After sending the China-North Korea relationship to a historical low by prioritising nuclear weapons and missiles development then harshly criticising Beijing for supporting sanctions, Kim managed to quickly repair ties, said Zhao Tong, a strategic security expert in Beijing.

China now accounts for the vast majority of North Korea’s limited international trade, and the current governments in both countries share the goals of promoting socialist ideology and countering Western influence, Zhao said.

“Despite Kim’s preference of diversifying North Korea’s international partnerships, he is likely to continue relying heavily on support from China and a small number of other like-minded countries,” he said.

TIGHTENING CONTROL

In his early years, Kim Jong Un experimented with economic reform in order to generate the surpluses he needed to run the patronage networks that sustain autocratic rule, said Green.

“But it appears the risks of and opposition to this became too great in time, and he dialled it back,” he said.

A United Nations rights investigator has warned that vulnerable populations in North Korea risk starvation if the economic and food situation is not reversed.

The pandemic has seen the government further strengthen its grip on the economy, casting doubt on the future of the black markets and as well as official businesses that many North Koreans had come to rely on.

Kim’s rule has seen the proliferation of new technologies such as cellphones in North Korea, but activists say he has simultaneously adopted a more high-tech approach to surveillance and oppressive political control as he seeks to outlaw and stamp out foreign influence and any hint of domestic protest.

Still, it’s not too late for Kim to make good on promises to improve lives in North Korea if he embraces diplomacy, said Ramon Pacheco Pardo, a Korea expert at King’s College London.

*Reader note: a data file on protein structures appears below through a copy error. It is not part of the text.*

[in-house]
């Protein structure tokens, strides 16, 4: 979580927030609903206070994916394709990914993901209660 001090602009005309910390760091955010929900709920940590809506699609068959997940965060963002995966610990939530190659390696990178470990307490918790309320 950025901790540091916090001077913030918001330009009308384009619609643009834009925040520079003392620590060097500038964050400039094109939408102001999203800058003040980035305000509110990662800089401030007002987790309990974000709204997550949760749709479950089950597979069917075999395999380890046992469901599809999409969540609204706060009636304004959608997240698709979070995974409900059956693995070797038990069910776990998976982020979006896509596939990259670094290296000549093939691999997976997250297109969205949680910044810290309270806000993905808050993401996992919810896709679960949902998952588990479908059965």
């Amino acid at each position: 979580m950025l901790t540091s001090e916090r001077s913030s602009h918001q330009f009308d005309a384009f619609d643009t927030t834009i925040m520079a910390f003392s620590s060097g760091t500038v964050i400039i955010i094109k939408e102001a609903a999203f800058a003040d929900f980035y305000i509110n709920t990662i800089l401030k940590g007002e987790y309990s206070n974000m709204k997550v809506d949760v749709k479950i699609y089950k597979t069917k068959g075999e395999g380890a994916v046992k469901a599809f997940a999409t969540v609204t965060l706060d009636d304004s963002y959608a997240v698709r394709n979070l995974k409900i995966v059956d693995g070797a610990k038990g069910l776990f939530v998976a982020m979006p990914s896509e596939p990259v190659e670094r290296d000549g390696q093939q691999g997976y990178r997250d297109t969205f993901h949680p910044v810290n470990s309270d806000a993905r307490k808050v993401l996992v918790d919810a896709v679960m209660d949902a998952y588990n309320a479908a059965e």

“Ultimately, Kim’s time in power could be defined by his ability to raise the living standards of ordinary North Koreans once the pandemic is over,” he said.

 

(Reporting by Josh Smith; Editing by Michael Perry)

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Change your Perspective (Plastic use)

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Ditch the Disposables (Plastic use).
Since 1950, the world has produced 9.2 tonnes of plastic, of which only 10% has been recycled. Did you know? that a single-use bag is used for only 12 minutes? Here are some small actions we can do that could add up to huge results.
There are many ways to reduce the use of disposable items:
Bring your own reusable mugs( many coffee shops offer discounts when you bring in your own mug).
Bring your own bags shopping.
Refuse single-use plastics like straws and utensils.
Use reusable alternatives like beeswax wraps and containers for food storage.

Swap, Share, and Repair

In today’s society products are short-lived and disposable. Sharing and repairing are some of the best ways to reduce household waste and money.
There are many actions we can take to extend a product’s lifespan.
Shop at thrift stores.
Borrow or rent instead of buying new, especially for a tool or appliance that you can only use occasionally.
Use the library system to borrow or download your next read.
Sell or give away items you no longer use.
Learn how to make basic repairs. Local repair groups are a great resource.
Get to know your local repair shops. Always go local.

Food-Just Eat In.

Did you know that 1/4 of the food the average household buys is thrown out, and half of that food is edible? The average Canadian household spends $1,766.00 on food that is wasted over a year and that costs the Canadian economy$49 billion annually.
What to do?
Make a meal plan.
Make a grocery list and stick to it.
Practice first in, first out positioning new products behind older ones.
Get creative with leftovers.
Understand best before dates and store food properly.
Participate in The Circular Economy.
A circular economy means moving towards a system of production and consumption that involves reusing, sharing, leasing, repairing, refurbishing, and recycling materials and products as long as possible.